- that there can be spurious solutions to a set of equations (basically, check all the conditions the solution needs to satisfy are actually satisfied. If you understand the difference between a necessary and a sufficient condition, you will understand why this is necessary)
    - to be careful when proving inequalities (in particular, proving a strict > versus a \geq inequality
    - how to solve a problem by separating it into a number of distinct cases (see e.g. STEP I 2009 Q3)
    - how to write a careful proof, including by contradiction (see e.g. STEP I 2008 Q1)

    All of these things are absolutely fundamental to all of mathematics, and you will have to learn this at any university in your first few weeks there. None of this stuff should be fundamentally new to you, it's just A-Levels no longer require you to know this stuff properly.


    What sort of maths should I know that's not on the A-Level syllabus?

    Spoiler:
    Show
    There is very little point of learning advanced university maths purely for STEP, so don't bother. Dabble at stuff by all means, but don't think it'll make you better at STEP.

    The only exception I can think of is modular arithmetic. Some STEP questions become easier if you do it via modular arithmetic. However, all questions I've seen are fairly easy to do the intended approach too.

    STEP I and II require proof by induction, and you should also know that you can write exp(x) as an infinite series (look in your A-Level formula book ). Those of you who do stats modules should also make sure you fully understand conditional probability, which I understand is no longer covered fully in S1 on every board.


    This is all a bit overwhelming. Where the heck do I start?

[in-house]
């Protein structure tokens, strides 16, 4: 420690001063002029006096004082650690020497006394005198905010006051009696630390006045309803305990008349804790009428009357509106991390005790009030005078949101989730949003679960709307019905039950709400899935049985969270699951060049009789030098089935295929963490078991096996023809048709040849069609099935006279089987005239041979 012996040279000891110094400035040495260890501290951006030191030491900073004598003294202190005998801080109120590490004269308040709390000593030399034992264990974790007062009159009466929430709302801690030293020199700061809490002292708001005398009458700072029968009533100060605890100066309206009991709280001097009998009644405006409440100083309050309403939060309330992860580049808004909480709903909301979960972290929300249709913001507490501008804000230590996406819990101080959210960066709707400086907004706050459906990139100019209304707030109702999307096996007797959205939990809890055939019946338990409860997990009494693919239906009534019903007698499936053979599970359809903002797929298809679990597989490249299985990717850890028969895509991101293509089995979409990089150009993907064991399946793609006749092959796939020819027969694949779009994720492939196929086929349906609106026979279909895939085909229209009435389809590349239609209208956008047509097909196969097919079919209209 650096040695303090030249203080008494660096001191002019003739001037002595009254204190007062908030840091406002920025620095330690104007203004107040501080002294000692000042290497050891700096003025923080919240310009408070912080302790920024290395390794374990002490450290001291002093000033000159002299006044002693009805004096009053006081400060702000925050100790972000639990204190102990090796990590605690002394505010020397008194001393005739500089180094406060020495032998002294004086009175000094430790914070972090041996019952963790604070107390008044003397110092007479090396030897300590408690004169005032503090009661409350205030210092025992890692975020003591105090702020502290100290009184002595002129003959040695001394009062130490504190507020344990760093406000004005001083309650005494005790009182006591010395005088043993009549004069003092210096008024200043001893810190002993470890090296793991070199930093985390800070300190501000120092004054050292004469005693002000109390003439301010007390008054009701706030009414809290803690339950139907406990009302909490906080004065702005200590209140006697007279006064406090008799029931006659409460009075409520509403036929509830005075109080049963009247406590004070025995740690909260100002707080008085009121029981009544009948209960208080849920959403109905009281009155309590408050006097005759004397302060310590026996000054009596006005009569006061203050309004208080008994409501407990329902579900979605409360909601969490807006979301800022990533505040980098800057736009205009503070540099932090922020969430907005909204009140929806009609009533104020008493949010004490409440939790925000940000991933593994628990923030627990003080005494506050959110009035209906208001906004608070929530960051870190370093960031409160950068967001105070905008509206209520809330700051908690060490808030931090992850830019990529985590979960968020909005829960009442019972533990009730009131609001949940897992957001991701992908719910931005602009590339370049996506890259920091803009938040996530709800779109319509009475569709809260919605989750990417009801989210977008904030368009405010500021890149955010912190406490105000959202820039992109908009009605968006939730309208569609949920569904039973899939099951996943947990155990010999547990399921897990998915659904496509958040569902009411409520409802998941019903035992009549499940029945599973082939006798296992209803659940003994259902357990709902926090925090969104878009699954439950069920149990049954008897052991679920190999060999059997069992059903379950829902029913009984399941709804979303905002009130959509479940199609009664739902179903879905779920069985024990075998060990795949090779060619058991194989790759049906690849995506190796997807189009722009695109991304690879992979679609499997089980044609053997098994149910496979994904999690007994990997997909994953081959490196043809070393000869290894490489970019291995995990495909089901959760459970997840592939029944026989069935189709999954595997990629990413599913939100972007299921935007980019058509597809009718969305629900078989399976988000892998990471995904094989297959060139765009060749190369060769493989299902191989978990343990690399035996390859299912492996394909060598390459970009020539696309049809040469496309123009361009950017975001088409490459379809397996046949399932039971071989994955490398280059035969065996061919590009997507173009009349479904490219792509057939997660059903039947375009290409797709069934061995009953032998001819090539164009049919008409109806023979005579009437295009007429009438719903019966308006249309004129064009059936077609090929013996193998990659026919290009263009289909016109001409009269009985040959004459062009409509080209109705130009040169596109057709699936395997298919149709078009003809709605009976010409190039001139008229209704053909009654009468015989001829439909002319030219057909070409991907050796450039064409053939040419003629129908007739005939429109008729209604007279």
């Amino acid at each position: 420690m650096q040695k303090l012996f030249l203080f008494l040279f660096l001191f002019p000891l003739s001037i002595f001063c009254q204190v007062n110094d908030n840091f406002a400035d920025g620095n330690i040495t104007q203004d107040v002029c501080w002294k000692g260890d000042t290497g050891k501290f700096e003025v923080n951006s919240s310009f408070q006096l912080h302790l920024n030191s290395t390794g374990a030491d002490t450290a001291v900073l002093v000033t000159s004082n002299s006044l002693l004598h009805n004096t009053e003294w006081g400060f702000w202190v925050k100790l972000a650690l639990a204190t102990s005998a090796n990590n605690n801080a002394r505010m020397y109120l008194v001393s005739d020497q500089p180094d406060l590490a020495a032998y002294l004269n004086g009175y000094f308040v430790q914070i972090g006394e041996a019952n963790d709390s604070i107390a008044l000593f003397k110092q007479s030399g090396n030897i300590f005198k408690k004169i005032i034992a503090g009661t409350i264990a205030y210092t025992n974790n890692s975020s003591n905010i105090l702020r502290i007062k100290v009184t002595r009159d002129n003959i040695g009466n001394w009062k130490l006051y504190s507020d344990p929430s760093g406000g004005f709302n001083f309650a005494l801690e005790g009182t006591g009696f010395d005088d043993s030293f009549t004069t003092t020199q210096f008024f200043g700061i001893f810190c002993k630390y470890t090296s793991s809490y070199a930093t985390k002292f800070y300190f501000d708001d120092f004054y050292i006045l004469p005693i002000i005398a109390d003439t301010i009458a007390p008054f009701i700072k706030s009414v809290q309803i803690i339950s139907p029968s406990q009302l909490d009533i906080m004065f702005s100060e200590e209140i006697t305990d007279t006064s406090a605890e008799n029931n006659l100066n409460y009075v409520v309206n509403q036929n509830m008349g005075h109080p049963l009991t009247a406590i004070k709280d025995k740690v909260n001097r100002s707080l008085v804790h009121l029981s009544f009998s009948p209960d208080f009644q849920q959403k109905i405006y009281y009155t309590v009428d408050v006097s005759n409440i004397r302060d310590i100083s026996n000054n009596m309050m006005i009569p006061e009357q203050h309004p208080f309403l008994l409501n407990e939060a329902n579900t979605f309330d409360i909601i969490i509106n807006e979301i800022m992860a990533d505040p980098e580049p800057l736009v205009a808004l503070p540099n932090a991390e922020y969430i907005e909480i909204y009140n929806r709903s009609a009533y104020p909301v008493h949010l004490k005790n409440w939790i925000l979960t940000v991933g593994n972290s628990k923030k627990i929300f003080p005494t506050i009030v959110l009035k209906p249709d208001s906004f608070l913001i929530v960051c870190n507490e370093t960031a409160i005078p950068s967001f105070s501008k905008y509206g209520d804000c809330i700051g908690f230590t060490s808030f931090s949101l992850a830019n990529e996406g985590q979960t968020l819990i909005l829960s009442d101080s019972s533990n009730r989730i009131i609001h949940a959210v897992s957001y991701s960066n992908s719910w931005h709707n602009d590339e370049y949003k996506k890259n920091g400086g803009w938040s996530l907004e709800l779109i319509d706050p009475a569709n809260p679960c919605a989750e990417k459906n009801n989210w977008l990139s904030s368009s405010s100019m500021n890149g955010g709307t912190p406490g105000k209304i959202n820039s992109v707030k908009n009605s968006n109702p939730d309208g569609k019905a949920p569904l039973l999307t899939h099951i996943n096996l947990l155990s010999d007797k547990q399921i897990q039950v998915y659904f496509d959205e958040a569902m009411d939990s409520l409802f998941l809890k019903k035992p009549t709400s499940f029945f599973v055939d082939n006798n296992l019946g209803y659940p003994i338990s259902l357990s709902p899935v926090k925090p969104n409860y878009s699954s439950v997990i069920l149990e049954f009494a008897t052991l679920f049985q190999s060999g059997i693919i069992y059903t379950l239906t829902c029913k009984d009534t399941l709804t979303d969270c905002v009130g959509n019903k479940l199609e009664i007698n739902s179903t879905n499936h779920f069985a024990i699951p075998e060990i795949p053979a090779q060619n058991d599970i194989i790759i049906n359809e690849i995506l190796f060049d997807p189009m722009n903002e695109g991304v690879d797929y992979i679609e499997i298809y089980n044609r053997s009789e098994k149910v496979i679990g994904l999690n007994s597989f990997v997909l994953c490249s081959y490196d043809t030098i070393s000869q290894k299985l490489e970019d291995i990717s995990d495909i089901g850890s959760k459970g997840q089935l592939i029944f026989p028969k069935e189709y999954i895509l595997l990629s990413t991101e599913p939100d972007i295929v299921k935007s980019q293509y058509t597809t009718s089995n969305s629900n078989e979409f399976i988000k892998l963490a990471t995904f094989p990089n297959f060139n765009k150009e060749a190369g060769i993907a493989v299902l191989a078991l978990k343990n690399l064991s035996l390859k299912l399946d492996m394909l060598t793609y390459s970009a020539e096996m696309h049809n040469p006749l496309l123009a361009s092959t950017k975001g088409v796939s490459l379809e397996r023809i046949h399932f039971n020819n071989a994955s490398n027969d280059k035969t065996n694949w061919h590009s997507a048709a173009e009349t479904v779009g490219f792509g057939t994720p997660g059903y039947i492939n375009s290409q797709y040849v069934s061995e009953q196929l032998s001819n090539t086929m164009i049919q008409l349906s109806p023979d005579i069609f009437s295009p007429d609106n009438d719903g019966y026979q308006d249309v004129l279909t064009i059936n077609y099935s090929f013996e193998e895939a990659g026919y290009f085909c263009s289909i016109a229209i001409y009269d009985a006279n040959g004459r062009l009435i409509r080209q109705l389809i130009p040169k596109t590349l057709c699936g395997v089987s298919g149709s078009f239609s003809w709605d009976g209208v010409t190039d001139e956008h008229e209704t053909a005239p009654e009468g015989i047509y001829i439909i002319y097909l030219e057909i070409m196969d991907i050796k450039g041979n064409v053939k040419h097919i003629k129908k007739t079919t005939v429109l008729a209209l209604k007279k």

Spoiler:
    Show
    The Siklos booklets (links in the first post) are a good place. If you don't get on with the style, then I think STEP I 1994 is a nice paper.


    I'm really struggling

    Spoiler:
    Show
    Do not look at the solutions except as a last resort. Many universities, including Cambridge, and professional exams do not issue official solutions. Might as well get used to that right now.

    There is some excellent advice in the Siklos booklets. Read that. If you've mulled over a problem for a day or so and you're still not getting anywhere, ask on this thread and someone will give you a hint. This sounds annoying but believe me when I say the satisfaction of finally solving a problem makes it all worthwhile.

    Looking at a solution genuinely deprives you of most of the benefit of doing the problem. You're meant to struggle, honest. Everyone struggles, even those who end up with an S grade. (In 2012, no-one got full marks in STEP I or II).


    Is there anything I can learn from the 2012 thread(s)?

    Spoiler:
    Show
    (The reason for this question was because the 2013 thread was the first time I wrote the FAQ I think!)

    Two things, actually. The first is that taking all three papers might not be a bad idea. Some people who missed a Cambridge offer by a grade but then got an S on STEP I got fished by the pool.

    The second is that the STEP I examiner has changed in 2012, and the paper is more of an algebraic slog than it was recently. (Judging by the examiners' report, the STEP I and STEP III examiner is the same person, but you really don't need to care about details like that.)

    Examiner's reports are great at getting nuggets of info, well worth a look once you're done with a question to see how others performed under exam conditions.


    Above all, if you've got any questions at all, just ask! Good luck